Monastics, Hippies, and Poets…

“Light Your Lamp” (photo by m.a.h. hinton)

This time of year we notice the days growing shorter already in the North Country. Since I am up everyday between 5:00 and 5:30, the later and later sunrises become more noticeable every morning. How quickly summer passes.

I have never been a person who enjoys home improvement projects or yard work. As the years go by I like them less and less. I would rather spend what free time I do have, when not at work, reading and writing.

I came across this quote from Thomas Merton yesterday:

“Monastics and hippies and poets . . . we’re deliberately irrelevant.” ~Thomas Merton

I immediately liked it so much, that I made it my Twitter profile.

My mother used to tell me that our family moved from Santa Cruz, California, north in 1966 because she did not want her sons to become beach bums (my father explains it differently). When she said “beach bums,” I always assumed she meant hippies.

My standard line has always been, if that is what she wanted she moved too late for my brother Paul and I.

Thinking now about Merton’s quote, I see that I am a mixture of all three. Does that make me then three times as irrelevant?

Yeats once said a similar thing in a quote that I now cannot find. He said basically this (much better, of course): everything that is most valuable is counted by the “markets” as worthless. A very Franciscan remark.

We live in a world where everything is a commodity. Our time, our work, our very lives themselves are measured and given value based on a system that reduces everything in one way or another to money. We esteem those who have much wealth as successful and try to emulate them. Entrepreneurs, those who we are viewed as taking big risks for financial gain, are our heroes.

But why?

What could be further from what we really are than mere money?

That is why monastics and hippies and poets are irrelevant. We have seen the truth… and the truth has set us free.

Franciscan Hearts and Minds

“Canticle of the Sun” (https://sosf.org/the-canticle-of-the-sun/)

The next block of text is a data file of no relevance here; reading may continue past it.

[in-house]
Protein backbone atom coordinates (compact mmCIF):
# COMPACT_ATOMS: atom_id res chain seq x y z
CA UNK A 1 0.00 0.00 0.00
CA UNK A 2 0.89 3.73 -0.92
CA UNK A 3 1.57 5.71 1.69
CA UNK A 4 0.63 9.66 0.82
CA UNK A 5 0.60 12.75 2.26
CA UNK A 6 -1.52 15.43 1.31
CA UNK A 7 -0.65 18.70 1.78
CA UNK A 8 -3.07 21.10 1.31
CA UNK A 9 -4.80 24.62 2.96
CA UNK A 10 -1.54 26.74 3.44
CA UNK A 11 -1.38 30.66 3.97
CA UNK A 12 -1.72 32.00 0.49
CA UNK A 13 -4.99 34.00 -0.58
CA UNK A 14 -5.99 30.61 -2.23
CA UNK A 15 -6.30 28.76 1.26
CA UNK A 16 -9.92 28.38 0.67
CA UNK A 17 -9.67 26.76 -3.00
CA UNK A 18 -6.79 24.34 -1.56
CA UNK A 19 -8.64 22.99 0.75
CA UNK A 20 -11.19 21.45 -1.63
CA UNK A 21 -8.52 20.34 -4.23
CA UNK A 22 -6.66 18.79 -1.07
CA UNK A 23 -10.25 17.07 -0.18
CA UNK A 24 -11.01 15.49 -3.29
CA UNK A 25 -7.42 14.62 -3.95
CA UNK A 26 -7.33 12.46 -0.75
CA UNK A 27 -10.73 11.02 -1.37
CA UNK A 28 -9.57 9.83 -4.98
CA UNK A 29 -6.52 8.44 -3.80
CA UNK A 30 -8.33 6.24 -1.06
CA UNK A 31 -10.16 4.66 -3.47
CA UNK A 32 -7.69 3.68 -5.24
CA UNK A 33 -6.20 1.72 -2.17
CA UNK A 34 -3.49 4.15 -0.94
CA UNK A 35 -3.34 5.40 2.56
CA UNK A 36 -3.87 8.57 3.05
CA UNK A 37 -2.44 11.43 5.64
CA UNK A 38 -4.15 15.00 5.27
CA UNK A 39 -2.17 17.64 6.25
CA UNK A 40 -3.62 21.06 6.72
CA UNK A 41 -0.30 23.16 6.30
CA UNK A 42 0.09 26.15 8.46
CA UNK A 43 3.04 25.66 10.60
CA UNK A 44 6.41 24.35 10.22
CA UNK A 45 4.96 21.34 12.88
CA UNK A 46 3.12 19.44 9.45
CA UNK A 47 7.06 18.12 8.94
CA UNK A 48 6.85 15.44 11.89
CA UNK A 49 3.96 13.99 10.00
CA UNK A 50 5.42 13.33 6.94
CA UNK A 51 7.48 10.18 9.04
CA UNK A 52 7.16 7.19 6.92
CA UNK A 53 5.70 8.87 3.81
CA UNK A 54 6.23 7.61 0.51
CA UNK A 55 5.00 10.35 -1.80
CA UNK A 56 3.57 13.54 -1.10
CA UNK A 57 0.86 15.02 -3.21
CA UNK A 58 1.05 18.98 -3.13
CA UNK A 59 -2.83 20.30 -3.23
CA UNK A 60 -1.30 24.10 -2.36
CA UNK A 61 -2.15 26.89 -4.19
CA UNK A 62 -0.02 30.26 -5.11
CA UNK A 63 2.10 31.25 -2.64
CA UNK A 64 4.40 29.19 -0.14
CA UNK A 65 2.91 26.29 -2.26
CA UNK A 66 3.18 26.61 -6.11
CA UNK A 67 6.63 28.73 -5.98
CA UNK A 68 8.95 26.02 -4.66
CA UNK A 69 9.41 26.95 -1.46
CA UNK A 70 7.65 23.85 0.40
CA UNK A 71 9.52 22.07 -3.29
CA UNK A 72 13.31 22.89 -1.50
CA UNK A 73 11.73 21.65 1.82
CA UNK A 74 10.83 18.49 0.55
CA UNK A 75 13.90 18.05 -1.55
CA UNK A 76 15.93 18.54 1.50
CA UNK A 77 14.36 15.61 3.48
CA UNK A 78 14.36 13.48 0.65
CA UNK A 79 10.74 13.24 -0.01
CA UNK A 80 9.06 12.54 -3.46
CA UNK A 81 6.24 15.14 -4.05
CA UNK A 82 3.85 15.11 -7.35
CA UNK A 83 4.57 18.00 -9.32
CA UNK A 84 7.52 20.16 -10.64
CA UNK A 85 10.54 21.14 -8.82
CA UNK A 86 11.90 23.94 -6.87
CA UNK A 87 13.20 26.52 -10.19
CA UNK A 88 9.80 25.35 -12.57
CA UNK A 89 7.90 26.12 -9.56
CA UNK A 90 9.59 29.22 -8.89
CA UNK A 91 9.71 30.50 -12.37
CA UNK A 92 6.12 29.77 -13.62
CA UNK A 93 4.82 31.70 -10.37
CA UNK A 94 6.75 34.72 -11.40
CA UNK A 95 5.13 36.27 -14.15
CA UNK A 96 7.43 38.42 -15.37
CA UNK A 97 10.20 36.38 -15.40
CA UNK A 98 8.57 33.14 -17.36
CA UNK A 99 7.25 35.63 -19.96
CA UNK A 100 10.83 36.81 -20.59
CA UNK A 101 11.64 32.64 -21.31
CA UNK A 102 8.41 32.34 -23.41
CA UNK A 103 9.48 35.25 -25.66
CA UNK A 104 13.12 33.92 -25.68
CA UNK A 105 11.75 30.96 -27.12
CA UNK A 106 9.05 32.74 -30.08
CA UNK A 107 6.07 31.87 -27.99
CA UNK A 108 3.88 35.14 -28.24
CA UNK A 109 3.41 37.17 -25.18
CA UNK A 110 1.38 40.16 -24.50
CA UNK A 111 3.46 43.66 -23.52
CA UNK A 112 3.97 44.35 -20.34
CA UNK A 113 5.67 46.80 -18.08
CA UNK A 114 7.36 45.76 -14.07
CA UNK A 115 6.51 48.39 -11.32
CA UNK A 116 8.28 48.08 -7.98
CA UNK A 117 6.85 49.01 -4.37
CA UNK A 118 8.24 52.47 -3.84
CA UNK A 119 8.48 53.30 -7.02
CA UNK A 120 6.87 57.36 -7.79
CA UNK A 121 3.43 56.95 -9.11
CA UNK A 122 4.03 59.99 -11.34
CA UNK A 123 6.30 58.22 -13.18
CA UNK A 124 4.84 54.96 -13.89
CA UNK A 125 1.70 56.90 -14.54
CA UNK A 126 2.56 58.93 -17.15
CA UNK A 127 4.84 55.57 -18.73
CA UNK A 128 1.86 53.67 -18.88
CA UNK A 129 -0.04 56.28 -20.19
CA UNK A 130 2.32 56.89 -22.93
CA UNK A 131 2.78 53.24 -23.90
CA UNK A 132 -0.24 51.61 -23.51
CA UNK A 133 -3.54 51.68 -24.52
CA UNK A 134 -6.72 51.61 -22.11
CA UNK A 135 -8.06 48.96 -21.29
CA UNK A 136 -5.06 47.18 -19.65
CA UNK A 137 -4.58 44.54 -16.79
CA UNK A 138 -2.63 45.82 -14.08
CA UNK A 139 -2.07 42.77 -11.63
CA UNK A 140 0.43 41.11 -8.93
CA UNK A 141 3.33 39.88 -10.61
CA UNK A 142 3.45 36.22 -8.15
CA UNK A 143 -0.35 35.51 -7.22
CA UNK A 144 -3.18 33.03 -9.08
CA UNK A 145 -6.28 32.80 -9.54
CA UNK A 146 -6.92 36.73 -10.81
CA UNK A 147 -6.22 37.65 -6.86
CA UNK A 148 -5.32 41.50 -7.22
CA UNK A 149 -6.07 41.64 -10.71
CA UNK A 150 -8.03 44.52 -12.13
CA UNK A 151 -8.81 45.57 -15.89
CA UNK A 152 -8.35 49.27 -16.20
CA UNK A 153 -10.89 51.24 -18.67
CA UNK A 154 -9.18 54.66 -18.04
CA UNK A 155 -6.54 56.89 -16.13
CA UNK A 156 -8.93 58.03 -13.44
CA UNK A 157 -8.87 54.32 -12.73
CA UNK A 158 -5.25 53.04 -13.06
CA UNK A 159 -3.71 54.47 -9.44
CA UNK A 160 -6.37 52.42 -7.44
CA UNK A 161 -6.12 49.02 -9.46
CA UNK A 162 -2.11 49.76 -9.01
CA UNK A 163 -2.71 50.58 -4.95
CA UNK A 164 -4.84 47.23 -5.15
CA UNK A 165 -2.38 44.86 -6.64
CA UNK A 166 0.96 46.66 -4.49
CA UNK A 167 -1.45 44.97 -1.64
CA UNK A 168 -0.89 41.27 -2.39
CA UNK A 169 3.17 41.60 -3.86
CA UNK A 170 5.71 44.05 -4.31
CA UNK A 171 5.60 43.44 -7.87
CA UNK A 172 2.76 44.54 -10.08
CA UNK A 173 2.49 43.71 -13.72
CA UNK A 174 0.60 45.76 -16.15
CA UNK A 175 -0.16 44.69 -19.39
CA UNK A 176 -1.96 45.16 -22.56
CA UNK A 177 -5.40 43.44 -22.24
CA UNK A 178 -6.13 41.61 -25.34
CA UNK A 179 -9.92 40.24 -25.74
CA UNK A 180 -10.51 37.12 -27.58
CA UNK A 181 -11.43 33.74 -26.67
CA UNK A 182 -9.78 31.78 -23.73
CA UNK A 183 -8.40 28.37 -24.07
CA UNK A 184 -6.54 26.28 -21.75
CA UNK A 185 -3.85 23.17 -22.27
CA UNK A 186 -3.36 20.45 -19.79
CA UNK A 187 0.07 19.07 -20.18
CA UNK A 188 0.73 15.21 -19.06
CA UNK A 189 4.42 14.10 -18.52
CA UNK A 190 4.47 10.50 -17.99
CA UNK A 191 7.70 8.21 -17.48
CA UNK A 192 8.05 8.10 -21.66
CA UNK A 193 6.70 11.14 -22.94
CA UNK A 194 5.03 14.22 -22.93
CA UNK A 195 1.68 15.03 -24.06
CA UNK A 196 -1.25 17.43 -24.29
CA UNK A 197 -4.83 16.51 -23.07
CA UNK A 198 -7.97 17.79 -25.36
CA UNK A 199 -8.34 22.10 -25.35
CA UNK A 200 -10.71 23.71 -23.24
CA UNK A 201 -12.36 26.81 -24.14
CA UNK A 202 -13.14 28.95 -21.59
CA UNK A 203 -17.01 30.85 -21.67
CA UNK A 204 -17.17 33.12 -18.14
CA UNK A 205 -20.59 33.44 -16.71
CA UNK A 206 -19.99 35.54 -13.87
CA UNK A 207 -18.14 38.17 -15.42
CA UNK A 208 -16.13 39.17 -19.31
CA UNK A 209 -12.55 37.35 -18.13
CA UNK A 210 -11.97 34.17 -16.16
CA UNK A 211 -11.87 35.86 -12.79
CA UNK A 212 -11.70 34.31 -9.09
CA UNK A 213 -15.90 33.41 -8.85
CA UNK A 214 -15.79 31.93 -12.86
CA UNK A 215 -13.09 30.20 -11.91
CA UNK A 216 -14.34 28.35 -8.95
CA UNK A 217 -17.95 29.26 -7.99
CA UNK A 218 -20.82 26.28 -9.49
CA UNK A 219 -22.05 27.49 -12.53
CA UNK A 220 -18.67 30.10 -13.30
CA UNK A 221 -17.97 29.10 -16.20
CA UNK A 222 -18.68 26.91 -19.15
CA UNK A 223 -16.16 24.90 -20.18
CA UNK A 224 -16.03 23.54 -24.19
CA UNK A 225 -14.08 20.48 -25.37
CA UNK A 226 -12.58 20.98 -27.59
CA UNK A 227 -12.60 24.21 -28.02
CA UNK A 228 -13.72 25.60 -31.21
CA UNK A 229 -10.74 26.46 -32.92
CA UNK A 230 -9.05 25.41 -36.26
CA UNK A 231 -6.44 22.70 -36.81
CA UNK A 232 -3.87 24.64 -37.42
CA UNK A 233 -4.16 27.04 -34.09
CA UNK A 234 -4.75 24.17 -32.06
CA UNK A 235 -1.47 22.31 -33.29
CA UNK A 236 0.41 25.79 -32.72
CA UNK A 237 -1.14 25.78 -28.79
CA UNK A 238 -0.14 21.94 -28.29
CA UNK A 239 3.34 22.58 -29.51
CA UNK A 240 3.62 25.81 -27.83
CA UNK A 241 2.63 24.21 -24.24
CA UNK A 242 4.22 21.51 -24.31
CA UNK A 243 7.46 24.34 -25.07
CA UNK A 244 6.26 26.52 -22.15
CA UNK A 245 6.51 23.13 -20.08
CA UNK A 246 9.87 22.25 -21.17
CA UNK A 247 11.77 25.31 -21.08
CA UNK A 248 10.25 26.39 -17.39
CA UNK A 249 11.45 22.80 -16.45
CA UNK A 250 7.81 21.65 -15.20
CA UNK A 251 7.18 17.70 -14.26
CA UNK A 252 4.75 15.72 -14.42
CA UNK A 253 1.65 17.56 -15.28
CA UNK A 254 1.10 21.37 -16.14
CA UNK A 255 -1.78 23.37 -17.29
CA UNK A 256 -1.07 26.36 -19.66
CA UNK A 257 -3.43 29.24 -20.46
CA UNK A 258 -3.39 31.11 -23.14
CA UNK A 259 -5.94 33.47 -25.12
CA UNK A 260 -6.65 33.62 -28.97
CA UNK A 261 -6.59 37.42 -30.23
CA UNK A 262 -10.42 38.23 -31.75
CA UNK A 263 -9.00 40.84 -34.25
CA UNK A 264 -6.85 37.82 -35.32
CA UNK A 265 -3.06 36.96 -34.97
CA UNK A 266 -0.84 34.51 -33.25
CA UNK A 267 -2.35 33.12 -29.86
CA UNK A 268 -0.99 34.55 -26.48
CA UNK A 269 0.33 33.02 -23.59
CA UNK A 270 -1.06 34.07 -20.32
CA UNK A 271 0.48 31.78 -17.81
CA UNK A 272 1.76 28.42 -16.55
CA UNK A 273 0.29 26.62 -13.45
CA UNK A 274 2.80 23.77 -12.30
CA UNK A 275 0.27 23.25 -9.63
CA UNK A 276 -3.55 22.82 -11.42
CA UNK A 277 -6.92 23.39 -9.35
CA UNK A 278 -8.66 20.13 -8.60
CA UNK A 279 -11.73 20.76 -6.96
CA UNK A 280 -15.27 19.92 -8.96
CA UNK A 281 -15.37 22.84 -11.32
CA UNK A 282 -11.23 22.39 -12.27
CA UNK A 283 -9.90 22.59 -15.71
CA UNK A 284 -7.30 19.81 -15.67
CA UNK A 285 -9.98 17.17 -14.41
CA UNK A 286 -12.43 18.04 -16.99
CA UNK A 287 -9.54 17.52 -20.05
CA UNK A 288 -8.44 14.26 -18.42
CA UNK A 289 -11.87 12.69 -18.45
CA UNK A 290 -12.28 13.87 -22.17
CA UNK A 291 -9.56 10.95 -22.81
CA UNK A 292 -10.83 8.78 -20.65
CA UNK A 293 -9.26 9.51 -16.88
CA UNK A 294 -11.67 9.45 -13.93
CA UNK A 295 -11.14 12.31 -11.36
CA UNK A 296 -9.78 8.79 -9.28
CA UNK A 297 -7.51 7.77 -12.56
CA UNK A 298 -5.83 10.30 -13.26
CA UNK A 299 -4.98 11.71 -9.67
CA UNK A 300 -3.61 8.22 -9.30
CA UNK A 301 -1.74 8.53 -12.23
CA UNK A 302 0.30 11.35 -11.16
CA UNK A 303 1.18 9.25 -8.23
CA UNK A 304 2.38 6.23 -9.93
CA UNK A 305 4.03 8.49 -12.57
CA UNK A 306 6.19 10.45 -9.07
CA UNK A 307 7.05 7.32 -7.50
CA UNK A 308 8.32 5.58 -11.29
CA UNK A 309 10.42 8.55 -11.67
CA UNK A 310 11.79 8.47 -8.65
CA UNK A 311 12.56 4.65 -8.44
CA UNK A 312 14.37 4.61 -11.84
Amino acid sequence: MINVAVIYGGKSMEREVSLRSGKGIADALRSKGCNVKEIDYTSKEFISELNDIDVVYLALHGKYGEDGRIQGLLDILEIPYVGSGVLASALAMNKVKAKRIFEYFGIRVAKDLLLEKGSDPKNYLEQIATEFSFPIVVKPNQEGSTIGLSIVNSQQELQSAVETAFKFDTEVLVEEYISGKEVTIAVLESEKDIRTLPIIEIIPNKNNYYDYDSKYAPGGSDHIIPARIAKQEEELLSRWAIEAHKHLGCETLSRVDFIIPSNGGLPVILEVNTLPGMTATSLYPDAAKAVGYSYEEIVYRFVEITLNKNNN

It is foggy this morning in the North Country. While I have lived in places where fog is relatively common, here it is a rare event. Something to be noted and celebrated.

As I have noted here recently, St. Francis is often on my mind these days. Besides reading Daniel Horan’s excellent The Franciscan Heart of Thomas Merton. I have been spending time at an excellent site called Franciscan Intellectual Tradition and reading again some of the foundational Franciscan theologians (St. Bonaventure, Duns Scotus).

What was at first merely an “instinctive-guess” on my part that St. Francis would be a perfect anecdote to the madness that is Trump, has become a conviction. The more Franciscan theology I read, the more I am convinced of the world’s need for a Franciscan heart and mind.

Trump is a symptom of world that believes that creation is something to be exploited and taken, that the purpose of life is to accumulate possessions, that wealth equates to virtue, that the “other” is to be feared and exploited, that might makes right.

The Franciscan tradition reminds us, of course, that it is all really just the opposite. Creation is the mirror and image of God and so is meant to be wondered at and cared for. That the purpose of life is to let go of possessions. That wealth equates to the very opposite of virtue. That the “other” is to be cherished, loved, and supported because they are our brothers and sisters. And finally the Franciscan tradition reminds us that in Jesus we see that might actually makes wrong.

How different the world would be if we all had Franciscan hearts and minds.